Clean energy sources outstripped fossil fuels for first time in 2019
The milestone comes as the UK reaches the halfway point to its legally-binding target of achieving ‘net zero’ greenhouse gases by 2050.
Britain has reached an historic clean energy milestone with zero carbon electricity outstripping fossil fuels in 2019 for the first time, National Grid has said.
The past year was the cleanest on record for the British grid as zero carbon technology such as wind, solar and nuclear exceeded electricity supplies from polluting fuels such as coal and gas over the 12 months.
Data released by National Grid shows wind farms, hydro plants, solar and nuclear energy, alongside clean power imported by subsea cables known as interconnectors, delivered 48.5% of Britain’s electricity in 2019.
That compares to 43% generated by fossil fuels.
The remaining 8.5% was generated by biomass, which is renewable but produces carbon emissions when the wood pellets used to make the power are burned, and waste.
The milestone comes as the UK reaches the halfway point to its legally-binding target of achieving “net zero” greenhouse gases – effectively cutting the country’s emissions by 100% on 1990 levels – by 2050.
It is a dramatic change from 1990 when coal made up three-quarters of the power supply in Britain and wind, solar and hydro accounted for just 2.3%.
These zero carbon renewables made up 26.5% of the power mix in 2019 while coal accounted for just 2.1%, the figures from the company show.
Gas has also risen from almost nothing to making up 38.4% of the mix by 2019.
At National Grid, we know we have a critical role in the acceleration towards a cleaner future and are committed to playing our part in delivering a safe and secure energy system that works for all John Pettigrew
National Grid chief executive John Pettigrew said: “As we enter a new decade, this truly is a historic moment and an opportunity to reflect on how much has been achieved.
“At National Grid, we know we have a critical role in the acceleration towards a cleaner future and are committed to playing our part in delivering a safe and secure energy system that works for all.”
The figures draw on data from sources including Elexon, Sheffield Solar, ENTSOe and National Grid’s own analysis.
National Grid said it had set out plans to invest almost £10 billion in the UK’s gas and electricity networks over five years, including £1 billion to help the shift in net zero.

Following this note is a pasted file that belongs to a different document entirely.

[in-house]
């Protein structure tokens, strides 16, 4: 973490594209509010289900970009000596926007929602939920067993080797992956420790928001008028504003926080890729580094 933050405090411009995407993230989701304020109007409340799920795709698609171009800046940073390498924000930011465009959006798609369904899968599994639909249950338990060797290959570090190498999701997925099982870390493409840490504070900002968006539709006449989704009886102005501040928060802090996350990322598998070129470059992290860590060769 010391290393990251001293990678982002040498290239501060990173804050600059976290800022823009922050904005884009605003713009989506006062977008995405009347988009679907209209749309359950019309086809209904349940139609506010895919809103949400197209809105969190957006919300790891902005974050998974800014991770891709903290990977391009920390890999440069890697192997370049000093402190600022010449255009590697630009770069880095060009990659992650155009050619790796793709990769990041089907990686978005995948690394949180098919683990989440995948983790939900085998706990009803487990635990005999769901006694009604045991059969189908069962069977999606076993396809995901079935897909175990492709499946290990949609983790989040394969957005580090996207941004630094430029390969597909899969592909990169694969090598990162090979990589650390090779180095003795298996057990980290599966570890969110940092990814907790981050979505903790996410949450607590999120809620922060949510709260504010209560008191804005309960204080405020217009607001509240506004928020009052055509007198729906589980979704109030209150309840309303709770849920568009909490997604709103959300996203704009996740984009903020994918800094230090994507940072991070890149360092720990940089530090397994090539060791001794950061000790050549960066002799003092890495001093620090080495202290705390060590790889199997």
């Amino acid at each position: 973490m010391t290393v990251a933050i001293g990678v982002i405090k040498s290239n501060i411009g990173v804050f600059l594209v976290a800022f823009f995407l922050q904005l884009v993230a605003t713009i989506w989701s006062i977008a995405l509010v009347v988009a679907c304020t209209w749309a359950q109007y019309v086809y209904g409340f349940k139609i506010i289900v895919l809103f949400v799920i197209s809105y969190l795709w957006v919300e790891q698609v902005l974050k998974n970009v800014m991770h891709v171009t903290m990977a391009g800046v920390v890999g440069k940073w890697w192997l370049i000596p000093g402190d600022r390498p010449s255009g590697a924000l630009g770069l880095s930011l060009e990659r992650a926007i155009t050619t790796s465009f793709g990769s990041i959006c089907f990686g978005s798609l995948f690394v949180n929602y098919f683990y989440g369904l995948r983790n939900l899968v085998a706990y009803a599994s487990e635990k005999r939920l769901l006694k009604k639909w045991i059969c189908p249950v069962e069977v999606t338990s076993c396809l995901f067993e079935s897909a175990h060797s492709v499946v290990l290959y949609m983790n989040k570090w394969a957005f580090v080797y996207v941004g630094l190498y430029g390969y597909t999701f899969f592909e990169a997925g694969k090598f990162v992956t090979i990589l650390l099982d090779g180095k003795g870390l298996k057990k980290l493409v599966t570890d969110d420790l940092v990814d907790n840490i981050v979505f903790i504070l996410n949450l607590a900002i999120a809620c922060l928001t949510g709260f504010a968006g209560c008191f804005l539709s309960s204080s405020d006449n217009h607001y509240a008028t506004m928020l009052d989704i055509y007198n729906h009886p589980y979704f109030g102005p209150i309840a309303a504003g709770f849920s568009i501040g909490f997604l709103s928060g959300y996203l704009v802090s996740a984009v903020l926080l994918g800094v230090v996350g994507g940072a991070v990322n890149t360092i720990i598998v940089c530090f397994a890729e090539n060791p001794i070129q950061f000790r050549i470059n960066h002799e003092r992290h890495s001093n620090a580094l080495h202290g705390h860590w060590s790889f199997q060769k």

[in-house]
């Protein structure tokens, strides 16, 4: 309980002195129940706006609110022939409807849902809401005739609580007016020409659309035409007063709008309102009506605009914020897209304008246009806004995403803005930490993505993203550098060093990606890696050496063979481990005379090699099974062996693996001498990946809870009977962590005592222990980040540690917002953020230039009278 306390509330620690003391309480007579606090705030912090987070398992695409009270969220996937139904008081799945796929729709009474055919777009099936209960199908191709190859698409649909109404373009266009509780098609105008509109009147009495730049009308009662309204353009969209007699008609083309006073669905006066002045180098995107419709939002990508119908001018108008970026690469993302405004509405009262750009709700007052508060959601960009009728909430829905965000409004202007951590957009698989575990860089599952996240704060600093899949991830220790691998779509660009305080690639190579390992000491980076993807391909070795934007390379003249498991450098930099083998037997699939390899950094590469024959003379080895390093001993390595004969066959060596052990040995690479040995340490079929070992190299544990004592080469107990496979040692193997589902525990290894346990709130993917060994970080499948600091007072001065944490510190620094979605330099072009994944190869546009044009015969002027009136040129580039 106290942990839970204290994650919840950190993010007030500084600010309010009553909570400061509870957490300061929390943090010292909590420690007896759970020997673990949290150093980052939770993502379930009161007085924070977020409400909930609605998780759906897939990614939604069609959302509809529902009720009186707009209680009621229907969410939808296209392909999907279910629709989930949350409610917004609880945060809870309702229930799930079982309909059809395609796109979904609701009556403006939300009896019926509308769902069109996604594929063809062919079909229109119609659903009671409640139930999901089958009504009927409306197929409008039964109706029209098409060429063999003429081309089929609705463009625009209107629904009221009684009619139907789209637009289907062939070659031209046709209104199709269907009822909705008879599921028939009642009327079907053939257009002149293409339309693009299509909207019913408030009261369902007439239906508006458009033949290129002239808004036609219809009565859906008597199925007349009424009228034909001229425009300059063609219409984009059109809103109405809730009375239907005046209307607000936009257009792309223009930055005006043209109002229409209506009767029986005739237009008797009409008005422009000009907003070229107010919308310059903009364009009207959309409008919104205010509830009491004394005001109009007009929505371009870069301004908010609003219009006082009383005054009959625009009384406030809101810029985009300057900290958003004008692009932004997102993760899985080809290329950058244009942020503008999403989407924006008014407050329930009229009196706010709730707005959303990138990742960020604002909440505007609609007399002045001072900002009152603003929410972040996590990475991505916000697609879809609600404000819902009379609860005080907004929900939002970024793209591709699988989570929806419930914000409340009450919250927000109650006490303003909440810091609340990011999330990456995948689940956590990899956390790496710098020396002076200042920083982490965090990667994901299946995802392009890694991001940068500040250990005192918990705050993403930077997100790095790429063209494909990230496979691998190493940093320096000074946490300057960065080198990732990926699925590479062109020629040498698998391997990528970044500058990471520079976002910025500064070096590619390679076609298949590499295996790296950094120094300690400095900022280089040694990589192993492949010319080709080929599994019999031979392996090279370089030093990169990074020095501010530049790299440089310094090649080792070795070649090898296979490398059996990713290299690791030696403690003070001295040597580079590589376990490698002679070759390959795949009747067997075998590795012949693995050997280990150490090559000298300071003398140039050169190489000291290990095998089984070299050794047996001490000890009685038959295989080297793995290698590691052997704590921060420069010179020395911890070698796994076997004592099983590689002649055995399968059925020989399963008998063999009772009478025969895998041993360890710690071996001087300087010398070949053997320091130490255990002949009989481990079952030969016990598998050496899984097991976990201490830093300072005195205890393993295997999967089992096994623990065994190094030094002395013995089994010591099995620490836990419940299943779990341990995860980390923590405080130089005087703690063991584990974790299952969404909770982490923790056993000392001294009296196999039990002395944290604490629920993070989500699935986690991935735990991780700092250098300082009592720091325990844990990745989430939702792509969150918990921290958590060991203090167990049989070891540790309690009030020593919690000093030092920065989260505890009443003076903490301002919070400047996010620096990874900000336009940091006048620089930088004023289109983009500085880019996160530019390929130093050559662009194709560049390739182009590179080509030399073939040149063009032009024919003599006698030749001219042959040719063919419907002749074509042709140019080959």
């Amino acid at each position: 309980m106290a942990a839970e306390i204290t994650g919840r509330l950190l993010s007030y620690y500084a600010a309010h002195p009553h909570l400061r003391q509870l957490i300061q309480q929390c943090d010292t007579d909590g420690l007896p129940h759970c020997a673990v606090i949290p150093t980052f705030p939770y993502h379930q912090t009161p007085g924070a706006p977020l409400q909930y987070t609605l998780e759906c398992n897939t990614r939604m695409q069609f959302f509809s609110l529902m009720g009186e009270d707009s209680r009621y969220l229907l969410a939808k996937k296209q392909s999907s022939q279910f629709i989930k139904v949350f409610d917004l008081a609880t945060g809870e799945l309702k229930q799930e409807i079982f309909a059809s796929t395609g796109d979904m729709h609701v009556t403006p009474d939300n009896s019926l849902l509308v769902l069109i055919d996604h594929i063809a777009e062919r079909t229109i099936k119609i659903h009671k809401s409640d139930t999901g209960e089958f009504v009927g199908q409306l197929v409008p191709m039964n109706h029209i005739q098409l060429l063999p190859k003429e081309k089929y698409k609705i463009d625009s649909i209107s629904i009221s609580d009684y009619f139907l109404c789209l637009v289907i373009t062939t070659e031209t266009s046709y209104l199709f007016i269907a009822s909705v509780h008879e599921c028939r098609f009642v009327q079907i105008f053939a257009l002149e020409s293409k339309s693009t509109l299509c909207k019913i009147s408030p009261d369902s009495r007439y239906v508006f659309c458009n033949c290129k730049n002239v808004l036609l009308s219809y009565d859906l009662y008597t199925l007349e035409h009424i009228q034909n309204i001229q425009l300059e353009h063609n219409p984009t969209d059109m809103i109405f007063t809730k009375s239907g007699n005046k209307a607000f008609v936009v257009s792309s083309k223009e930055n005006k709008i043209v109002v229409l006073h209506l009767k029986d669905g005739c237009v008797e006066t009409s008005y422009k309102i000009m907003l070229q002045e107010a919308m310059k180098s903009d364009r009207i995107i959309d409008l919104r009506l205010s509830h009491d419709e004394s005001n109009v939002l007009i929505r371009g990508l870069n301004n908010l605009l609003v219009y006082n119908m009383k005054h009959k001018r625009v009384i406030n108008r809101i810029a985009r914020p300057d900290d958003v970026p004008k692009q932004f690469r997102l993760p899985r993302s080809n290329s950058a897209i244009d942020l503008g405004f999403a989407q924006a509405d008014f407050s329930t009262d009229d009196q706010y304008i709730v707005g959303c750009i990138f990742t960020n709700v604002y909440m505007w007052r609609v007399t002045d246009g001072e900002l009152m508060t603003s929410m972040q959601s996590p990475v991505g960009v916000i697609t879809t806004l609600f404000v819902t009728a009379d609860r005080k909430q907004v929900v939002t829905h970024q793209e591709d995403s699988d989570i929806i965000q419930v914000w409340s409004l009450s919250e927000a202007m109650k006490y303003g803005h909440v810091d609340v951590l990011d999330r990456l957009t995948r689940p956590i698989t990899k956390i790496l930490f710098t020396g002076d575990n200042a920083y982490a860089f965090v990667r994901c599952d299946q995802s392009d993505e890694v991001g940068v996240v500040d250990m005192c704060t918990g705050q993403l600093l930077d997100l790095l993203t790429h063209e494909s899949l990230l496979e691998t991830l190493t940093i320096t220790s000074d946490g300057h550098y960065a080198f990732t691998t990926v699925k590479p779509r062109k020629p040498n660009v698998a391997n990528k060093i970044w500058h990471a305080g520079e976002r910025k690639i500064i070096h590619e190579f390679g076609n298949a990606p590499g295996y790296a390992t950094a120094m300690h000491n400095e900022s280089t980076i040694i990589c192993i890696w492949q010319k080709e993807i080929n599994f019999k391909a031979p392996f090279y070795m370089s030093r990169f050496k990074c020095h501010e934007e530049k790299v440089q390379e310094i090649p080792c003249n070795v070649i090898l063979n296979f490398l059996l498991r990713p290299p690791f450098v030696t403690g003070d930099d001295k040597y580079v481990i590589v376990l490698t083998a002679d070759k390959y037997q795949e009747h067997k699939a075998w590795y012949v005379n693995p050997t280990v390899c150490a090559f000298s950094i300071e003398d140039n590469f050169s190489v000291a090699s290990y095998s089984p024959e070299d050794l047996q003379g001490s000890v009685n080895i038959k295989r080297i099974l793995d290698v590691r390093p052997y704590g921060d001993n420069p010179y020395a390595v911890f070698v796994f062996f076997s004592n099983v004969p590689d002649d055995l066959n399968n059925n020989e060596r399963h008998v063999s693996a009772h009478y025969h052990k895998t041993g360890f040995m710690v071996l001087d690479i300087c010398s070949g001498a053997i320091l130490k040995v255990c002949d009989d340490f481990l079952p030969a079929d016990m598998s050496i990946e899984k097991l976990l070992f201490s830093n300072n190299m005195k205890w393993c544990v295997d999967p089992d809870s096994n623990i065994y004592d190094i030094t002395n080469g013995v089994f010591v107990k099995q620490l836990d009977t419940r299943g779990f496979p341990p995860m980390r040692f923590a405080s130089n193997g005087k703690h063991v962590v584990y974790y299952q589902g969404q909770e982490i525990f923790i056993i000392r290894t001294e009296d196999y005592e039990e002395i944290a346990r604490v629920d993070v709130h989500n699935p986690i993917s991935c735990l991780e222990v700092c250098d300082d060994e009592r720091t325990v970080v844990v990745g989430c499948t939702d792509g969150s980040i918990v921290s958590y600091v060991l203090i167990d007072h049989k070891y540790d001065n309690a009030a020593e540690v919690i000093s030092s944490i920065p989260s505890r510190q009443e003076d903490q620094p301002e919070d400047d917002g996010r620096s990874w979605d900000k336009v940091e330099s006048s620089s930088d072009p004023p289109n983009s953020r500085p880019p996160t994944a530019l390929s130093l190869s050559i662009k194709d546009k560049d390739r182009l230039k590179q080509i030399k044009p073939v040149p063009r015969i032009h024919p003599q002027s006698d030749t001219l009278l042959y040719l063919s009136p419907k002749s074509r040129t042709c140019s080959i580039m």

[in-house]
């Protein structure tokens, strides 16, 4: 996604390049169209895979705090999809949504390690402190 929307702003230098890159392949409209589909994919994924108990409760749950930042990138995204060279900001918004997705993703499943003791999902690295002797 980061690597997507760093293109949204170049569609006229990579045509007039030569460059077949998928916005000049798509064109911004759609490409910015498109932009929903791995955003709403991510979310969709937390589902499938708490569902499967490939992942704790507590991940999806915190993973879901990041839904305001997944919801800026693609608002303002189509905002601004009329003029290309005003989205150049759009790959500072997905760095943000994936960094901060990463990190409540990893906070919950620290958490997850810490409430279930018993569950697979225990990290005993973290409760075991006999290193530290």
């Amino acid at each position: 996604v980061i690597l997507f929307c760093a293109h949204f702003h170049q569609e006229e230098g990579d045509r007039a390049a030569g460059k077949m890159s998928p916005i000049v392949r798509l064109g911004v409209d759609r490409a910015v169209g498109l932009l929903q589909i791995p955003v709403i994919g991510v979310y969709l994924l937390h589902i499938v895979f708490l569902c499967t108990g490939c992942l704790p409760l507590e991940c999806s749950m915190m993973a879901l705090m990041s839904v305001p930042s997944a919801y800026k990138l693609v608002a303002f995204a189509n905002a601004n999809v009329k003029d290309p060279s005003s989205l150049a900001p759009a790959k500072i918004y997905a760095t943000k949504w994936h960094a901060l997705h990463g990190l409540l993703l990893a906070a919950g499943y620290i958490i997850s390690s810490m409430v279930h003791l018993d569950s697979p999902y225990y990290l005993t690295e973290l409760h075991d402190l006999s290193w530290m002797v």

That includes investments in new equipment and technology to help the electricity system operator (ESO) operate a net zero carbon electricity system by 2025, so it can cope with periods when only renewables and nuclear are on the system.
The past year has also seen a number of records for the grid, including new highs of wind and solar power generation and going 18 days without electricity from coal.
The grid also saw its greenest day since the industrial revolution on August 17 when 87.9% of power came from low carbon sources and the pollution from electricity generation fell to a low of 57 grams of carbon dioxide per kilowatt hour of power, National Grid ESO has revealed.
Business and Energy Secretary Andrea Leadsom said: “These figures demonstrate just how far we’ve come, having just had the best year for renewable energy on record.
“I fully expect to see even greater strides in 2020, as a crucial part of meeting our legally-binding target to eliminate our contribution to climate change by 2050.”
But Labour MP Lisa Nandy, a former shadow energy secretary who has signalled she could run for party leader, accused the Government of “turning a blind eye” to the funding by British financiers of non-renewable energy projects elsewhere in the world.
She said: “Some of the dirtiest power stations in the world, which are threatening our climate safety and in doing so raising flood risks here in Britain, are only getting built because Tory ministers are letting the banks regulate themselves on climate change. In the year we host a major UN climate change summit, that has to stop.”